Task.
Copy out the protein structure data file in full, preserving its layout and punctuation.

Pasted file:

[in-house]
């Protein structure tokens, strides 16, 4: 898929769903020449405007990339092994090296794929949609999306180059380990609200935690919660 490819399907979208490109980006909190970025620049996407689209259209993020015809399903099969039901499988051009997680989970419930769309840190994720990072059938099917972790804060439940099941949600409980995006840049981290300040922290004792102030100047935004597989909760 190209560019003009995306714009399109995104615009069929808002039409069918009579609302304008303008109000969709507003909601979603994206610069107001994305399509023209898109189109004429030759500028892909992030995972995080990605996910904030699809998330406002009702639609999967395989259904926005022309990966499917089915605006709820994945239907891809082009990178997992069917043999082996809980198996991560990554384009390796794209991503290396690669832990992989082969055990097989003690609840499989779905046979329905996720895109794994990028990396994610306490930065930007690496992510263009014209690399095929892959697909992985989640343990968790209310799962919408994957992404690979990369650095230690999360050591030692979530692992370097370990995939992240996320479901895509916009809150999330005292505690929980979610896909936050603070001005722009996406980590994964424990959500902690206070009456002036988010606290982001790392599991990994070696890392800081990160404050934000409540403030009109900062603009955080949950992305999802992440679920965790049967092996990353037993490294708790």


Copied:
[in-house]
């Protein structure tokens, strides 16, 4: 898929769903020449405007990339092994090296794929949609999306180059380990609200935690919660 490819399907979208490109980006909190970025620049996407689209259209993020015809399903099969039901499988051009997680989970419930769309840190994720990072059938099917972790804060439940099941949600409980995006840049981290300040922290004792102030100047935004597989909760 190209560019003009995306714009399109995104615009069929808002039409069918009579609302304008303008109000969709507003909601979603994206610069107001994305399509023209898109189109004429030759500028892909992030995972995080990605996910904030699809998330406002009702639609999967395989259904926005022309990966499917089915605006709820994945239907891809082009990178997992069917043999082996809980198996991560990554384009390796794209991503290396690669832990992989082969055990097989003690609840499989779905046979329905996720895109794994990028990396994610306490930065930007690496992510263009014209690399095929892959697909992985989640343990968790209310799962919408994957992404690979990369650095230690999360050591030692979530692992370097370990995939992240996320479901895509916009809150999330005292505690929980979610896909936050603070001005722009996406980590994964424990959500902690206070009456002036988010606290982001790392599991990994070696890392800081990160404050934000409540403030009109900062603009955080949950992305999802992440679920965790049967092996990353037993490294708790």